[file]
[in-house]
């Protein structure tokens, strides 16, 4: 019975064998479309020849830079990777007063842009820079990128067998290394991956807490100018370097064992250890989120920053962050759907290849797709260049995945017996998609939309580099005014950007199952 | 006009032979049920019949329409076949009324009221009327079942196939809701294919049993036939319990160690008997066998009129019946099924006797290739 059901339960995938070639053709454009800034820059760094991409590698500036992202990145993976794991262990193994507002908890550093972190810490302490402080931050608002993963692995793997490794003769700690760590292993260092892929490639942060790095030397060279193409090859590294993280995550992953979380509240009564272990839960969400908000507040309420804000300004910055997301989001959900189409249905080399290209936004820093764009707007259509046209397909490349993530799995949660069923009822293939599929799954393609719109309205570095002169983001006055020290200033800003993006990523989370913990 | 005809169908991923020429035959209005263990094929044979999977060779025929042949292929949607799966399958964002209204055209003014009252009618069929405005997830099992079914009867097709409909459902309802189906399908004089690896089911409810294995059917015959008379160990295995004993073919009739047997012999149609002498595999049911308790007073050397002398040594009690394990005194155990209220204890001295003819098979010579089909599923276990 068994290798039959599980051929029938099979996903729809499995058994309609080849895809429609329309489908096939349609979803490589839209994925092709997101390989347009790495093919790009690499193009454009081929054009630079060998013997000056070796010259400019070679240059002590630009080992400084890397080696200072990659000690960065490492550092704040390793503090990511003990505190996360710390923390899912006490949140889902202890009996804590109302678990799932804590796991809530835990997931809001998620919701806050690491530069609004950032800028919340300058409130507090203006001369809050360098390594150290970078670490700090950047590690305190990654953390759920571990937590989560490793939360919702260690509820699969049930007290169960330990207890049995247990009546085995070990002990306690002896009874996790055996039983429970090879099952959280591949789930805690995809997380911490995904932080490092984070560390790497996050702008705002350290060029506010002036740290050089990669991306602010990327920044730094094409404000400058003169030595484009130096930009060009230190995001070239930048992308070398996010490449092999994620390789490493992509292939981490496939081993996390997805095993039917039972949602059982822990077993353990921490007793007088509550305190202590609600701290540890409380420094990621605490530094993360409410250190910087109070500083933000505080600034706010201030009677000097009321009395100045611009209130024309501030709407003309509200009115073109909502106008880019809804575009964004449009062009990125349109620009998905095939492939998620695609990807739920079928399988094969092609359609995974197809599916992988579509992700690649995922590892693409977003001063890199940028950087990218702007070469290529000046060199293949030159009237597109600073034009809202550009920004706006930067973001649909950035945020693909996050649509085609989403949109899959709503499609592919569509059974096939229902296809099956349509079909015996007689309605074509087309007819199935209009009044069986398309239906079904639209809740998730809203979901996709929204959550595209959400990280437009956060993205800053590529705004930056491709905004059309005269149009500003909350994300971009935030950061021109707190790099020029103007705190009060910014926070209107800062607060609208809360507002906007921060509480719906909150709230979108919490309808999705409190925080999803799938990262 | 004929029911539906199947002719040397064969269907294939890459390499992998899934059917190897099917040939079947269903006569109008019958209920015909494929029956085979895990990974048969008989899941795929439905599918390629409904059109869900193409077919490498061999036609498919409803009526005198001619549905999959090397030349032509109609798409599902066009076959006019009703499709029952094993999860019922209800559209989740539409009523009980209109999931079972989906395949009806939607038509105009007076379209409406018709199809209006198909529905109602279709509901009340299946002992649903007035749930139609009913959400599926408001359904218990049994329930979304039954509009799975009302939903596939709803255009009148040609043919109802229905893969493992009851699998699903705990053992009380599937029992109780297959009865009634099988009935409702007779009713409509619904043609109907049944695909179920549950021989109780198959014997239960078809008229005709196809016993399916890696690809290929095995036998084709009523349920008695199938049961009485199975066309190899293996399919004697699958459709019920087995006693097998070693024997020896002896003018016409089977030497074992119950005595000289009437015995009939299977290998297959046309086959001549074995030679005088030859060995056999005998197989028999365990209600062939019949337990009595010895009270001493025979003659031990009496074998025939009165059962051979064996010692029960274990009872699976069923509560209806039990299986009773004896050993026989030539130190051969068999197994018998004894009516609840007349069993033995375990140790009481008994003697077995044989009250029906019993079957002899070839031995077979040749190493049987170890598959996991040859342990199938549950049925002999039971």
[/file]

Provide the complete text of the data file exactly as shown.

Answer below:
[in-house]
């Protein structure tokens, strides 16, 4: 019975064998479309020849830079990777007063842009820079990128067998290394991956807490100018370097064992250890989120920053962050759907290849797709260049995945017996998609939309580099005014950007199952 | 006009032979049920019949329409076949009324009221009327079942196939809701294919049993036939319990160690008997066998009129019946099924006797290739 059901339960995938070639053709454009800034820059760094991409590698500036992202990145993976794991262990193994507002908890550093972190810490302490402080931050608002993963692995793997490794003769700690760590292993260092892929490639942060790095030397060279193409090859590294993280995550992953979380509240009564272990839960969400908000507040309420804000300004910055997301989001959900189409249905080399290209936004820093764009707007259509046209397909490349993530799995949660069923009822293939599929799954393609719109309205570095002169983001006055020290200033800003993006990523989370913990 | 005809169908991923020429035959209005263990094929044979999977060779025929042949292929949607799966399958964002209204055209003014009252009618069929405005997830099992079914009867097709409909459902309802189906399908004089690896089911409810294995059917015959008379160990295995004993073919009739047997012999149609002498595999049911308790007073050397002398040594009690394990005194155990209220204890001295003819098979010579089909599923276990 068994290798039959599980051929029938099979996903729809499995058994309609080849895809429609329309489908096939349609979803490589839209994925092709997101390989347009790495093919790009690499193009454009081929054009630079060998013997000056070796010259400019070679240059002590630009080992400084890397080696200072990659000690960065490492550092704040390793503090990511003990505190996360710390923390899912006490949140889902202890009996804590109302678990799932804590796991809530835990997931809001998620919701806050690491530069609004950032800028919340300058409130507090203006001369809050360098390594150290970078670490700090950047590690305190990654953390759920571990937590989560490793939360919702260690509820699969049930007290169960330990207890049995247990009546085995070990002990306690002896009874996790055996039983429970090879099952959280591949789930805690995809997380911490995904932080490092984070560390790497996050702008705002350290060029506010002036740290050089990669991306602010990327920044730094094409404000400058003169030595484009130096930009060009230190995001070239930048992308070398996010490449092999994620390789490493992509292939981490496939081993996390997805095993039917039972949602059982822990077993353990921490007793007088509550305190202590609600701290540890409380420094990621605490530094993360409410250190910087109070500083933000505080600034706010201030009677000097009321009395100045611009209130024309501030709407003309509200009115073109909502106008880019809804575009964004449009062009990125349109620009998905095939492939998620695609990807739920079928399988094969092609359609995974197809599916992988579509992700690649995922590892693409977003001063890199940028950087990218702007070469290529000046060199293949030159009237597109600073034009809202550009920004706006930067973001649909950035945020693909996050649509085609989403949109899959709503499609592919569509059974096939229902296809099956349509079909015996007689309605074509087309007819199935209009009044069986398309239906079904639209809740998730809203979901996709929204959550595209959400990280437009956060993205800053590529705004930056491709905004059309005269149009500003909350994300971009935030950061021109707190790099020029103007705190009060910014926070209107800062607060609208809360507002906007921060509480719906909150709230979108919490309808999705409190925080999803799938990262 | 004929029911539906199947002719040397064969269907294939890459390499992998899934059917190897099917040939079947269903006569109008019958209920015909494929029956085979895990990974048969008989899941795929439905599918390629409904059109869900193409077919490498061999036609498919409803009526005198001619549905999959090397030349032509109609798409599902066009076959006019009703499709029952094993999860019922209800559209989740539409009523009980209109999931079972989906395949009806939607038509105009007076379209409406018709199809209006198909529905109602279709509901009340299946002992649903007035749930139609009913959400599926408001359904218990049994329930979304039954509009799975009302939903596939709803255009009148040609043919109802229905893969493992009851699998699903705990053992009380599937029992109780297959009865009634099988009935409702007779009713409509619904043609109907049944695909179920549950021989109780198959014997239960078809008229005709196809016993399916890696690809290929095995036998084709009523349920008695199938049961009485199975066309190899293996399919004697699958459709019920087995006693097998070693024997020896002896003018016409089977030497074992119950005595000289009437015995009939299977290998297959046309086959001549074995030679005088030859060995056999005998197989028999365990209600062939019949337990009595010895009270001493025979003659031990009496074998025939009165059962051979064996010692029960274990009872699976069923509560209806039990299986009773004896050993026989030539130190051969068999197994018998004894009516609840007349069993033995375990140790009481008994003697077995044989009250029906019993079957002899070839031995077979040749190493049987170890598959996991040859342990199938549950049925002999039971």